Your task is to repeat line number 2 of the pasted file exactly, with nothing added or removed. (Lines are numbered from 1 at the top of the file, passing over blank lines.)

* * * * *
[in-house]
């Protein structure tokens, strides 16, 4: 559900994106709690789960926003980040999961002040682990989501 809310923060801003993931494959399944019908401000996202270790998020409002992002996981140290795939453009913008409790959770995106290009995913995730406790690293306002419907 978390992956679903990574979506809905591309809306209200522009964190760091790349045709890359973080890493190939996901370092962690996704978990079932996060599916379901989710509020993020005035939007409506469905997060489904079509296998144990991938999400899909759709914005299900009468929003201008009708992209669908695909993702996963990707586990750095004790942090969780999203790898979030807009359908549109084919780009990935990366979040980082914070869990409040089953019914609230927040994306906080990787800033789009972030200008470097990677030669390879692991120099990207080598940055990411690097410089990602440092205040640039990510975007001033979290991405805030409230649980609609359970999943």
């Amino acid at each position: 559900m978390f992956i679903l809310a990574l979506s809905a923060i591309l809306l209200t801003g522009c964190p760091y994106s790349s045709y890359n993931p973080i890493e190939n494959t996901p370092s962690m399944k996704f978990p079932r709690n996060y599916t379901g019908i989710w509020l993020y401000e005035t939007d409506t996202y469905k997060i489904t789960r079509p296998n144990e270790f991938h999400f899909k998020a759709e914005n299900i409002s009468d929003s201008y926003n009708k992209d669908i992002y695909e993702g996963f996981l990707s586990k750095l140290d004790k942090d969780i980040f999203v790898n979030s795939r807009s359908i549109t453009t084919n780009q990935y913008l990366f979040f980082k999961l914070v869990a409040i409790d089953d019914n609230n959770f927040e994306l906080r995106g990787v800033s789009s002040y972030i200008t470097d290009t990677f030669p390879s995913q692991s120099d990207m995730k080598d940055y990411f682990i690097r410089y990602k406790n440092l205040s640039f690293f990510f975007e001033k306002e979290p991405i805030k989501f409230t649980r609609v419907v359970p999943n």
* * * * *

């Protein structure tokens, strides 16, 4: 559900994106709690789960926003980040999961002040682990989501 809310923060801003993931494959399944019908401000996202270790998020409002992002996981140290795939453009913008409790959770995106290009995913995730406790690293306002419907 978390992956679903990574979506809905591309809306209200522009964190760091790349045709890359973080890493190939996901370092962690996704978990079932996060599916379901989710509020993020005035939007409506469905997060489904079509296998144990991938999400899909759709914005299900009468929003201008009708992209669908695909993702996963990707586990750095004790942090969780999203790898979030807009359908549109084919780009990935990366979040980082914070869990409040089953019914609230927040994306906080990787800033789009972030200008470097990677030669390879692991120099990207080598940055990411690097410089990602440092205040640039990510975007001033979290991405805030409230649980609609359970999943």